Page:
You Won’t Believe How Easy It Is To Grow Euphorbia grandicornis (Cow Horn Cactus)

Imagine a quirky, spiky plant that looks like it came straight out of a Dr. Seuss book! That’s the Euphorbia grandicornis, better known as the Cow Horn Cactus. With its wild appearance and easy care, this plant is a must-have for any houseplant lover or gardener. Keep reading to discover just how simple it is to grow this unique succulent.

euphorbia grandicornis

About the Cow Horn Cactus

The Cow Horn Cactus isn’t actually a cactus at all – it’s a type of euphorbia, a family of plants with thick, fleshy stems. It grows in a shrubby form with a few upright stems that can reach up to 6-7 feet tall! These stems are covered in pairs of large, whitish-brown spines that resemble…you guessed it, cow horns! In spring, clusters of tiny yellow flowers bloom adding a pop of color.

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Euphorbia grandicornis Care Guide


These plants thrive in full sun, needing at least 6 hours of direct sunlight each day. Too much hot afternoon sun can cause burns though, so provide some shade during the peak heat. When growing indoors, place it in a sunny, south-facing window or use a grow light designed for succulents.


The Cow Horn Cactus is drought-tolerant, only needing water when the top 2 inches of soil are completely dry – about once a week in spring through fall. Make sure to water thoroughly then let it drain completely. In winter when dormant, water very sparingly, maybe once a month if it starts to shrivel.


cow horn cactus

Like other succulents, this plant wants a gritty, very well-draining potting mix. Use a commercial cactus/succulent mix or make your own by combining potting soil with an equal amount of coarse sand or perlite.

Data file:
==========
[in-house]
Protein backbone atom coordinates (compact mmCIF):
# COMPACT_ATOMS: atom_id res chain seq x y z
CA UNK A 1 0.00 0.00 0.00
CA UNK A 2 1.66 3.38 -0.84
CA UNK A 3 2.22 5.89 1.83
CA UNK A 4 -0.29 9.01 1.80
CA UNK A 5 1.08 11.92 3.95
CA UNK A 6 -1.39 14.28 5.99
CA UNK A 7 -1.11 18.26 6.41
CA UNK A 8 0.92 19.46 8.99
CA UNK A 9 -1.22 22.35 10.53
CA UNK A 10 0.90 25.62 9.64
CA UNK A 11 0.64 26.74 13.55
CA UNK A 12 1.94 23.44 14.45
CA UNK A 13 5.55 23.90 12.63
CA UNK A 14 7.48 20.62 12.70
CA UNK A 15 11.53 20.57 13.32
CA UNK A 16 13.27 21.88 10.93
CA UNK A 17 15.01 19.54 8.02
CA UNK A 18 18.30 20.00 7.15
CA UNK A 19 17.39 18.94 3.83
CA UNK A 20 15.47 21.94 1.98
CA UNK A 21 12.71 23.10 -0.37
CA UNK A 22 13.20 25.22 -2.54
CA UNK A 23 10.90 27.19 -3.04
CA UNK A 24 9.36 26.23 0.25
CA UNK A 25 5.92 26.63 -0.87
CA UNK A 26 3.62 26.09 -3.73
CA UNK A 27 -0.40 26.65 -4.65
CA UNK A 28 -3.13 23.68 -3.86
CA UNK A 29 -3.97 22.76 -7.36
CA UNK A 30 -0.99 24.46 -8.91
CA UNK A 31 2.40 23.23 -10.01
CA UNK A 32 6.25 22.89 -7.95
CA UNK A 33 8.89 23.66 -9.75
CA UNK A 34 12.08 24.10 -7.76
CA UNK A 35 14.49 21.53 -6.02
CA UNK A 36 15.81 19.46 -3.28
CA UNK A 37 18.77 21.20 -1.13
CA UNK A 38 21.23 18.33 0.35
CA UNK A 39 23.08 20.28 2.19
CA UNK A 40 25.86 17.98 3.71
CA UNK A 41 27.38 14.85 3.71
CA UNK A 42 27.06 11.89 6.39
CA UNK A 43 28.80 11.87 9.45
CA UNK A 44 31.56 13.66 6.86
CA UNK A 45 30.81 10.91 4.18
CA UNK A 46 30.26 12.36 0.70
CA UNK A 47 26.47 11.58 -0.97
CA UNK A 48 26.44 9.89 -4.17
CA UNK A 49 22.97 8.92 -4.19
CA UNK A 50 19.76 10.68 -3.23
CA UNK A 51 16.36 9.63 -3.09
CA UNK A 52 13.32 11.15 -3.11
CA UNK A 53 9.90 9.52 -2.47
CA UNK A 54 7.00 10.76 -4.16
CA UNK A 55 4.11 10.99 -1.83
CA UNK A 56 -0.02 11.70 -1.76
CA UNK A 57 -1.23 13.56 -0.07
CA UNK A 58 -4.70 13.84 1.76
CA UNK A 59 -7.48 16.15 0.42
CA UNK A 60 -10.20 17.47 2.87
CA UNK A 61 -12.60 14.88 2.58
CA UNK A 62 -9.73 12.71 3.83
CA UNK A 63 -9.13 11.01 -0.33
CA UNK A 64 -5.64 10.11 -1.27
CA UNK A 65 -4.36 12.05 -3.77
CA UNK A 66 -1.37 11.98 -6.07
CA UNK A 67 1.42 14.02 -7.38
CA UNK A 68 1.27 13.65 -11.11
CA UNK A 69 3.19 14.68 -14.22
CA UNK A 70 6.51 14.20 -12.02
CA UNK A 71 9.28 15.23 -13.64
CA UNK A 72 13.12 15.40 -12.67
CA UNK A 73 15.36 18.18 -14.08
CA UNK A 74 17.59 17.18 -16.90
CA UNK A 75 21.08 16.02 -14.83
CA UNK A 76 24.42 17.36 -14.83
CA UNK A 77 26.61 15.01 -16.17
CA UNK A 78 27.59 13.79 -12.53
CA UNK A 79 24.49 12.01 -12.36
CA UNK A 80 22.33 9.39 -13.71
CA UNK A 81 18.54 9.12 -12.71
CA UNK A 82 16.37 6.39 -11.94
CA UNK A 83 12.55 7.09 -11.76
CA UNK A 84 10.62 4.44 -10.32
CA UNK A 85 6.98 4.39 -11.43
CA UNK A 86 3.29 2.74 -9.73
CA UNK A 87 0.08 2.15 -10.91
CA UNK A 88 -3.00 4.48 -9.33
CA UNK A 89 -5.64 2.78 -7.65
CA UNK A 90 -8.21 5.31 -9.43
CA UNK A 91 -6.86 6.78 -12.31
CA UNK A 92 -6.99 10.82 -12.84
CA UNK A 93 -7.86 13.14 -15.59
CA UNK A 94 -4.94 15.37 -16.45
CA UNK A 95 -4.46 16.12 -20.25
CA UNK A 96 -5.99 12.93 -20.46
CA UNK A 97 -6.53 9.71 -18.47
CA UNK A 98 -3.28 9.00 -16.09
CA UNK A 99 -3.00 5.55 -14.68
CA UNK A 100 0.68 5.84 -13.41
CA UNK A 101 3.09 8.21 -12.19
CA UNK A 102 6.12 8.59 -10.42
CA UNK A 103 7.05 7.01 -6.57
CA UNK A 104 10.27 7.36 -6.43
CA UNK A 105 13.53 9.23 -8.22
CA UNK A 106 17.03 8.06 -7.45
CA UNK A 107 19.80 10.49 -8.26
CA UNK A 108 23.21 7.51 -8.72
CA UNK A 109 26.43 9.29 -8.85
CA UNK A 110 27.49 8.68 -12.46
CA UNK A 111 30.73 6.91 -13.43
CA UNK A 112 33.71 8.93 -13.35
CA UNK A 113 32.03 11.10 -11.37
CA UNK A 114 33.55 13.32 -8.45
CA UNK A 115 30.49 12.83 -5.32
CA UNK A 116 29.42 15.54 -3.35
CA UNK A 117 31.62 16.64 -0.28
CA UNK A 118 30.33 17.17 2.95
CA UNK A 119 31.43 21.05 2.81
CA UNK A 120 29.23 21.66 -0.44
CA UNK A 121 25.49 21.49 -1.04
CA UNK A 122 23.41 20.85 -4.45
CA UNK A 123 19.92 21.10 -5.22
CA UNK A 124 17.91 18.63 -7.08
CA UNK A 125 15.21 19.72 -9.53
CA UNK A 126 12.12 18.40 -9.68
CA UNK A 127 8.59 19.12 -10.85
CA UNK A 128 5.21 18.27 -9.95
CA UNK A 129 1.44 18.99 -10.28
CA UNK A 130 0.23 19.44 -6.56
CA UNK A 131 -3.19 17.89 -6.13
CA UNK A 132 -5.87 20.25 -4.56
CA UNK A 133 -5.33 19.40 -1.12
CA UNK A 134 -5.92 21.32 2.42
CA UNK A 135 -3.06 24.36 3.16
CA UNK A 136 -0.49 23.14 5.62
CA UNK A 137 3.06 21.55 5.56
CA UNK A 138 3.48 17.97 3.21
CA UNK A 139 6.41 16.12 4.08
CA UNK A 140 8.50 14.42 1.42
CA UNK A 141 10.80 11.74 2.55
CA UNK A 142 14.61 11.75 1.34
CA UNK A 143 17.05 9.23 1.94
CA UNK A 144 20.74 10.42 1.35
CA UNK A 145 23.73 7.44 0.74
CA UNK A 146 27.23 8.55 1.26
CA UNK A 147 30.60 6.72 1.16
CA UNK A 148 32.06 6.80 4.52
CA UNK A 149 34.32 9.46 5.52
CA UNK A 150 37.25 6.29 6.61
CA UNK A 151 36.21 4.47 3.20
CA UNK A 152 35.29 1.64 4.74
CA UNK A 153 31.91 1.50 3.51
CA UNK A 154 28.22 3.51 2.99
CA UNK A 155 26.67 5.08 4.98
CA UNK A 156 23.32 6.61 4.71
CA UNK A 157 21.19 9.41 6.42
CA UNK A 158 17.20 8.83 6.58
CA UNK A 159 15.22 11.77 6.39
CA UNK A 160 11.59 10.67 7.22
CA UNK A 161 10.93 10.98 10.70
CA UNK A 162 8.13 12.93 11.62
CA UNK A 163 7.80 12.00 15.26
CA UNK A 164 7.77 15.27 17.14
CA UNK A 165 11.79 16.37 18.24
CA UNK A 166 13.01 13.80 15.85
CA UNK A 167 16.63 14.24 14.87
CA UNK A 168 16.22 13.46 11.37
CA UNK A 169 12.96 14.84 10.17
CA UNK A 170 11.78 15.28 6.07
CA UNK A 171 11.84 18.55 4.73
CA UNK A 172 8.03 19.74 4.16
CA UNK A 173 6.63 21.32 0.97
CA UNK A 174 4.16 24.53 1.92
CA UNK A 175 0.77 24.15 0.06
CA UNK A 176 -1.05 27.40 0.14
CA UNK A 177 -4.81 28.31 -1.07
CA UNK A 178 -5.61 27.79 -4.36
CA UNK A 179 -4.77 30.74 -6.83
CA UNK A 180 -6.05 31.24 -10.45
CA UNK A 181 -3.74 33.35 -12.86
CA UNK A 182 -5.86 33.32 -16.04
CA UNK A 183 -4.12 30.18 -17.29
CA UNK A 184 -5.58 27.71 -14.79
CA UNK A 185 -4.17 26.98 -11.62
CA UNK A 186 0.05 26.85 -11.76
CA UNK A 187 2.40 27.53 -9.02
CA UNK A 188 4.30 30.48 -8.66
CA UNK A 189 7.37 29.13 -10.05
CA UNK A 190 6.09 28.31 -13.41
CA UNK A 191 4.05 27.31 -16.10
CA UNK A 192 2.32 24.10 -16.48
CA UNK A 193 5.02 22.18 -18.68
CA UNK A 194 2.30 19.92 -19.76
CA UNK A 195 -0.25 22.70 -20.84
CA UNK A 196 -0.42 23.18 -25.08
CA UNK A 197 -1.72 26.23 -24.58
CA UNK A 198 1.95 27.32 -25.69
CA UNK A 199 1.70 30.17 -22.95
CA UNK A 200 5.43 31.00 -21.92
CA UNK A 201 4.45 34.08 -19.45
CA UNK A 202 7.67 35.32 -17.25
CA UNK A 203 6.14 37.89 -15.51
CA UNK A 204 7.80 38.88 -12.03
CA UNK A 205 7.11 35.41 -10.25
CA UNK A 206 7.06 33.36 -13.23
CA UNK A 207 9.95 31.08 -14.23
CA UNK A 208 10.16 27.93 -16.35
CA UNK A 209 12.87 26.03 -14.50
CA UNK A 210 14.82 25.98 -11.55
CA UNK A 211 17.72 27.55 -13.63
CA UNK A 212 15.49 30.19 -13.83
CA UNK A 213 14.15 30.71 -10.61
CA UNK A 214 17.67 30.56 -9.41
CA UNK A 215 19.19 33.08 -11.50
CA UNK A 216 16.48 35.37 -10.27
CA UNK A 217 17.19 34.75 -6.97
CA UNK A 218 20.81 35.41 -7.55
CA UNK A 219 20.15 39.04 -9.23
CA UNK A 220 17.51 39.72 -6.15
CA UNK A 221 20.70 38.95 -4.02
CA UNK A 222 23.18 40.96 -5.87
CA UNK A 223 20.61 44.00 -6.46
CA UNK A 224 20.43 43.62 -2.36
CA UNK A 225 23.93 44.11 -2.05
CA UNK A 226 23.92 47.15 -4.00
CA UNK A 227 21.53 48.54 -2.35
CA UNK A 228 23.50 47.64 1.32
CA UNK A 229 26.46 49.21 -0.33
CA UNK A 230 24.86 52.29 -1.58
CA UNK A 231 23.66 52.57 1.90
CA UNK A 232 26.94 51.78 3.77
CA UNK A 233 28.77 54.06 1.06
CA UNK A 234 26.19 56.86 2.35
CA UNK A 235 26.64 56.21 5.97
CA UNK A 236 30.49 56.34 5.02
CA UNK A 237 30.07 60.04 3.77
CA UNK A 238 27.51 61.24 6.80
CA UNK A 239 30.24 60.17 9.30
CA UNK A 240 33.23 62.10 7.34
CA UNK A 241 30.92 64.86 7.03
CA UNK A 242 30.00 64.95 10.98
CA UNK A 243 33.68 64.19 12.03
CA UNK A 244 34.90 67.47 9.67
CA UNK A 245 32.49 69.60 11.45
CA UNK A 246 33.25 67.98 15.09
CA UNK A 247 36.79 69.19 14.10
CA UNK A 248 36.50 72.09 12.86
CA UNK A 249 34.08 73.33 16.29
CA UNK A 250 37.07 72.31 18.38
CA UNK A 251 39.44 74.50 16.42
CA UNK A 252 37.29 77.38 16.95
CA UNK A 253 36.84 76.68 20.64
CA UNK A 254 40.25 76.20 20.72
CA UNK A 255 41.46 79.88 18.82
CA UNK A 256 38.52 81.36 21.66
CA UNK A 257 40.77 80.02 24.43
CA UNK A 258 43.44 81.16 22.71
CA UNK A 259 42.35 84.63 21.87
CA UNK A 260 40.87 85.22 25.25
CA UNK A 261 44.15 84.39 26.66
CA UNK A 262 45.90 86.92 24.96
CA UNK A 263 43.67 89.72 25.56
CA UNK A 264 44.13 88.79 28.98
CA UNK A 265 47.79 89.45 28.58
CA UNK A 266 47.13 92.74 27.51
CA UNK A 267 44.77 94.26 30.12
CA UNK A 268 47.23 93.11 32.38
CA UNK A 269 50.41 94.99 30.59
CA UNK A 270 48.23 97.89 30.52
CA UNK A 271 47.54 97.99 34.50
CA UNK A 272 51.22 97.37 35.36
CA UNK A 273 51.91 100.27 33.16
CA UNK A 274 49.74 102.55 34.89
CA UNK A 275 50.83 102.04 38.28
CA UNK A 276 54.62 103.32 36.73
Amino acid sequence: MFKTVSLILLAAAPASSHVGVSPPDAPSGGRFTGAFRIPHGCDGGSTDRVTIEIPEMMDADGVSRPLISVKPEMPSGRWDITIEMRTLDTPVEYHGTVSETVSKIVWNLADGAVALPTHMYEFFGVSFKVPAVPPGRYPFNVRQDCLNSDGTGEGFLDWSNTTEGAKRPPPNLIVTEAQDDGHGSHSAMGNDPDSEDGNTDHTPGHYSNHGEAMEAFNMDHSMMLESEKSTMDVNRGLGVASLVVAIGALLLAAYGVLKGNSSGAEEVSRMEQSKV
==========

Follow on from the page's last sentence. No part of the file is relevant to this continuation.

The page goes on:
Feed your plant a weak liquid fertilizer made for cacti or succulents during the spring and summer growing seasons. Avoid fertilizing in winter.

Temperature and Humidity

Daytime temperatures of 70-90°F and nights around 55-65°F are ideal. It can handle some dryness indoors but prefers 50% humidity year-round.

euphorbia grandicornis

Pests and Diseases

The biggest pests to watch for are spider mites and mealybugs. Act quickly if you see signs of these sap-sucking insects.

Euphorbia grandicornis Propagation Guide

Taking stem cuttings is by far the easiest way to propagate the Cow Horn Cactus. Seeds can be tricky to germinate and grow slowly.

  1. Using a clean, sharp knife, cut off a stem segment right below a pair of spines. Aim for cuttings 3-5 inches long.
  2. Allow the cutting to dry for a few days until the cut surface has calloused over. This prevents rotting.
  3. Once calloused, simply stick the cut end into a well-draining potting mix. You can dip it in rooting hormone first if desired.
  4. Place the cutting in a warm spot with bright, indirect light. Keep the soil lightly moist.
  5. Within 4-8 weeks, you should see new growth at the base, indicating roots have formed! Then care for this new plant just like the parent.